At least two factors are involved in determining whether or not there is denominational supervision in mission work: expertise and finances. Theoretically, if a local congregation has both the expertise and the financial ability to do the mission work God gives her, there might not be denominational involvement. Remember, “some mission work may become the work (concern) of the churches in com­mon.”

Finances

All the local congregations should, and most do, perform the work of missions called local evangelism. Very few local congrega­tions have the denomination super­vising that work. The exception to this is a struggling church that has asked synod for assistance and then must give to synod an account of the money they spend. But most local churches usually have the financial ability and know-how to bring the gospel to their own locale.

Matters are different when the Lord blesses that witness so that a full-time missionary is needed. Local congregations usually would not be able to afford supporting the large enterprise of a missionary and his work. The local church then asks the churches in common (synod) to help them in the mission endeavor, at which time the synod, through her Mission Committee, oversees the work where these monies are used. That is, the mis­sion work of the local congregation becomes their “concern.” Rightly so.

Expertise

Hypothetically, however, a local congregation may have the financial wherewithal to support a missionary and his work. But even in that case, it is highly questionable whether she ought to perform missions with a full-time missionary all on her own. Missions is a difficult work that involves dozens of complex issues that confront a missionary and perplex even the wisest of them. The ques­tions, coming with the regularity of ocean waves, need to be answered, and often without much delay. It is a rare (and perhaps naïve) church that supposes she can properly carry out the high calling of supervising a full-time missionary without the help of a ‘multitude of counselors.’ The committees have collective experi­ence, which is invaluable.

The difficulties are increased when one thinks of missions in a foreign country with an unfamiliar language and culture. That was brought home to the PRC less than a decade ago when one of our mis­sion committees wrote a sad report to synod of a failed mission work, and concluded their findings with these sobering words: “While it could remain a possibility to work in another area…we are convinced that we are not capable of under­taking such a work at this time.” So vast were the difficulties of this for­eign work that even the synodical committee who had experience was overwhelmed by them. Missions in a foreign country takes strength, experience, maturity, wisdom.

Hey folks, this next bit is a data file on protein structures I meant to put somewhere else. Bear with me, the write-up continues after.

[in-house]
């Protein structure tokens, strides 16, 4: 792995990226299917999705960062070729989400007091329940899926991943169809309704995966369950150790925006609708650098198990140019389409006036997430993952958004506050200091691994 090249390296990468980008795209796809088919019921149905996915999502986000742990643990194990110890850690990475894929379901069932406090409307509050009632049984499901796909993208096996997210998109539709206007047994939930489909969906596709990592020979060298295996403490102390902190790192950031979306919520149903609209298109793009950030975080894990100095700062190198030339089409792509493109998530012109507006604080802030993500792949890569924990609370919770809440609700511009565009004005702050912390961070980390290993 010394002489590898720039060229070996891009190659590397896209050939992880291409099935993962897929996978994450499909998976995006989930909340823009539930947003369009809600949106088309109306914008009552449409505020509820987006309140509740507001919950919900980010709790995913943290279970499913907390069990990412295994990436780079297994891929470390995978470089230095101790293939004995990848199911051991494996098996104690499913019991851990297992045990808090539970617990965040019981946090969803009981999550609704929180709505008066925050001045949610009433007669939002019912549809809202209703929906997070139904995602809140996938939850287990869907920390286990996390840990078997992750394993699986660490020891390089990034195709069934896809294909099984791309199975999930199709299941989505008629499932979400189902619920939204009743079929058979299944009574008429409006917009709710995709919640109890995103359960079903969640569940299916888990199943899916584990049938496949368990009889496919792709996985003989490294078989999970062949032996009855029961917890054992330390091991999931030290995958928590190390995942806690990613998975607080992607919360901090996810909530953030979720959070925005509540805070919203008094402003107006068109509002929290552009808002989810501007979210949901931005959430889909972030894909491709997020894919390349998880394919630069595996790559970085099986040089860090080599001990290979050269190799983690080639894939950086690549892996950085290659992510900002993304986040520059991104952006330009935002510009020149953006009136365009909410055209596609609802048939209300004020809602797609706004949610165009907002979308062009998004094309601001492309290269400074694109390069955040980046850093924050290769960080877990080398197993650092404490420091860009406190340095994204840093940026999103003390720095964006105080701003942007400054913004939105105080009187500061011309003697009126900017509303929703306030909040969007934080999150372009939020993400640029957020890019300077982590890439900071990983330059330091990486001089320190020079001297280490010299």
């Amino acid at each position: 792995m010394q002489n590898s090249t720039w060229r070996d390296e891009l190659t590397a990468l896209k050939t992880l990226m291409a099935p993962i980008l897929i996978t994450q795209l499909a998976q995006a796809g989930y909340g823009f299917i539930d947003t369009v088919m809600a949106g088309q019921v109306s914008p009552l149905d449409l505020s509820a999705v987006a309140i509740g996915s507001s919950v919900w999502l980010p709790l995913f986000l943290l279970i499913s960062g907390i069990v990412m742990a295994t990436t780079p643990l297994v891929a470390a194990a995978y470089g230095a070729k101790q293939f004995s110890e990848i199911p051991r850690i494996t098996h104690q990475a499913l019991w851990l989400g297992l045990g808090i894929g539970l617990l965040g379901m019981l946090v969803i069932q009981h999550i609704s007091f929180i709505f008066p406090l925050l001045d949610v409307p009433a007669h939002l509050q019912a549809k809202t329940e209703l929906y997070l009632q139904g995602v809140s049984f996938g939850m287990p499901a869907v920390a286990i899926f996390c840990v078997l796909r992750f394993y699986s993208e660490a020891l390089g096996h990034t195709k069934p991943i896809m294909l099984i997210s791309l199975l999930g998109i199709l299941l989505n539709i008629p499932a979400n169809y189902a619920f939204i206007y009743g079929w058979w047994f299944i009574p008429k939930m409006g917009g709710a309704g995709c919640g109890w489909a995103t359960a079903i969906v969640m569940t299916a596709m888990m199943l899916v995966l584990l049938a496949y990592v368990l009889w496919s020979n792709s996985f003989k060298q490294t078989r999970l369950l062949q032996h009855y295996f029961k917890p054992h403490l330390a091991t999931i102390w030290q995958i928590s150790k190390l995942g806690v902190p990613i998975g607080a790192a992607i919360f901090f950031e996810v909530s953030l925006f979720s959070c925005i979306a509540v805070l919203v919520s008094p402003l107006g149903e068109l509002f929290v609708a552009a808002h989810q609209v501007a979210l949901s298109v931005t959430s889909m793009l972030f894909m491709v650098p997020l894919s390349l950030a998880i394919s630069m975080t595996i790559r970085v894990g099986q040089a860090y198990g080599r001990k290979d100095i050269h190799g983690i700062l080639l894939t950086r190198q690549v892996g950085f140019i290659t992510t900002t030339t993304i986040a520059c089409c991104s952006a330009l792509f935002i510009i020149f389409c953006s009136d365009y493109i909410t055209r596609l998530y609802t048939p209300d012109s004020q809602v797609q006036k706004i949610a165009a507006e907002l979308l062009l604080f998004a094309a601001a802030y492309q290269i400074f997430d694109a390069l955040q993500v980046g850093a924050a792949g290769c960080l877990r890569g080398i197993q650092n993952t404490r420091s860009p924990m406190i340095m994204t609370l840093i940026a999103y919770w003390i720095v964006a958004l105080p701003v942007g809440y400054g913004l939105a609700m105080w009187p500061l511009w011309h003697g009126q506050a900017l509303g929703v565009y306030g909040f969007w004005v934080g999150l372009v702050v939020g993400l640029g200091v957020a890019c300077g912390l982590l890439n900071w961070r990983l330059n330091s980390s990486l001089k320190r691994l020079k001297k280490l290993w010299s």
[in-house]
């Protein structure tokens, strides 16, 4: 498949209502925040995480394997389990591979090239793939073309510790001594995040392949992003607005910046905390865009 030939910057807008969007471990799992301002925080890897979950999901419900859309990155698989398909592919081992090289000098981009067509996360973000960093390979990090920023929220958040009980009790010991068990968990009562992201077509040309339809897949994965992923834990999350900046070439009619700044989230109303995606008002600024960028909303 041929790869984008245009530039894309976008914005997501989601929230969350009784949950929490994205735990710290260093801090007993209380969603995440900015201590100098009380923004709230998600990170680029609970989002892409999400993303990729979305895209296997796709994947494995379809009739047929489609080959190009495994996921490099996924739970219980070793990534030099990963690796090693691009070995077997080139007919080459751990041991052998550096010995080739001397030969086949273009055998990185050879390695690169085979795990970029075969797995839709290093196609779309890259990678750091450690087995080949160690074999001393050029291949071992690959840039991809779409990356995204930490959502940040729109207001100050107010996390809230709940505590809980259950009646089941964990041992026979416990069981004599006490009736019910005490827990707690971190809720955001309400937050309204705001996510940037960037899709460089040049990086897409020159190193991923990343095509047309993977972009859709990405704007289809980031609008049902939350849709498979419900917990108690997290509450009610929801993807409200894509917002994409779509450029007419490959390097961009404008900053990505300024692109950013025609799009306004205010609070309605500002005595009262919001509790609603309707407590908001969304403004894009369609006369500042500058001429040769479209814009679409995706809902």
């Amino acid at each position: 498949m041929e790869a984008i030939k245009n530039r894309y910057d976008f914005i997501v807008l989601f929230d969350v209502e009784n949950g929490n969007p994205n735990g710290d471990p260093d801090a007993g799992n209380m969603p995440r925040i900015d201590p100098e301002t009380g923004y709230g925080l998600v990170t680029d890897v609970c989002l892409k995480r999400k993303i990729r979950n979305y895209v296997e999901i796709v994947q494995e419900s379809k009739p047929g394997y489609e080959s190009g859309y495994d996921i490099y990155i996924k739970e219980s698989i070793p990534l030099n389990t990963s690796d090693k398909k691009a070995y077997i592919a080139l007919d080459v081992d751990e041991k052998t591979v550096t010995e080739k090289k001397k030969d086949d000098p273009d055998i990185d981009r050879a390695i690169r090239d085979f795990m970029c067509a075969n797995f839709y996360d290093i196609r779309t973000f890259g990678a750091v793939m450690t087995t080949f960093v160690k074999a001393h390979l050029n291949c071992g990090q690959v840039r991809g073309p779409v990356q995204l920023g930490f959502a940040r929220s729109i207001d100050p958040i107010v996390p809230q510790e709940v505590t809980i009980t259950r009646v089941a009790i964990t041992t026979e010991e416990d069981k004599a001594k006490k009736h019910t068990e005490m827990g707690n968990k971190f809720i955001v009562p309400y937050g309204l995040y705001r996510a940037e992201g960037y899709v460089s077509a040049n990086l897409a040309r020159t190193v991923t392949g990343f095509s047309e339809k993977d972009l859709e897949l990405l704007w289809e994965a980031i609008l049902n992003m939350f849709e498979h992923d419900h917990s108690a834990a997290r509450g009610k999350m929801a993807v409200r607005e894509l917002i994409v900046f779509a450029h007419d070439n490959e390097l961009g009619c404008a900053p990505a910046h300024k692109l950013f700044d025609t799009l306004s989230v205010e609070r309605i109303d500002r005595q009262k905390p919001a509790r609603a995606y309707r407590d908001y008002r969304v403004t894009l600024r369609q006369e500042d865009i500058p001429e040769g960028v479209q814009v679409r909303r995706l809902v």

But even pastors who have under­taken the work of domestic missions will testify of the great difficulties of this work, and increasingly so as American society itself becomes multicultural, more secular, pagan, and post-modern. Is there a congre­gation that would have everything it needs to do even domestic missions on her own?

Let us work together: Unity in Missions

The PRC’s mission constitution may be clear in declaring missions to be the work of the local church, and in its allowing only some mission work to become synod’s concern.

Certainly, some work ought to remain for a time the concern of the local congregation only. When it should become synod’s concern the local consistory will struggle with, seeking the best for the work. Im­portant questions need to be asked, such as, Is the work only “contacts” that are best developed by the personal work of a local consistory? Does the synodical committee have experience in this area of the world? Do they have manpower to help us at this point?

I am confident of the wisdom of the elders to judge all the circum­stances and do what is right for the cause of God’s gospel.

And when the work grows to the stage at which, according to the judgment of the local church, the gospel is best served by the churches working together, then let us work together.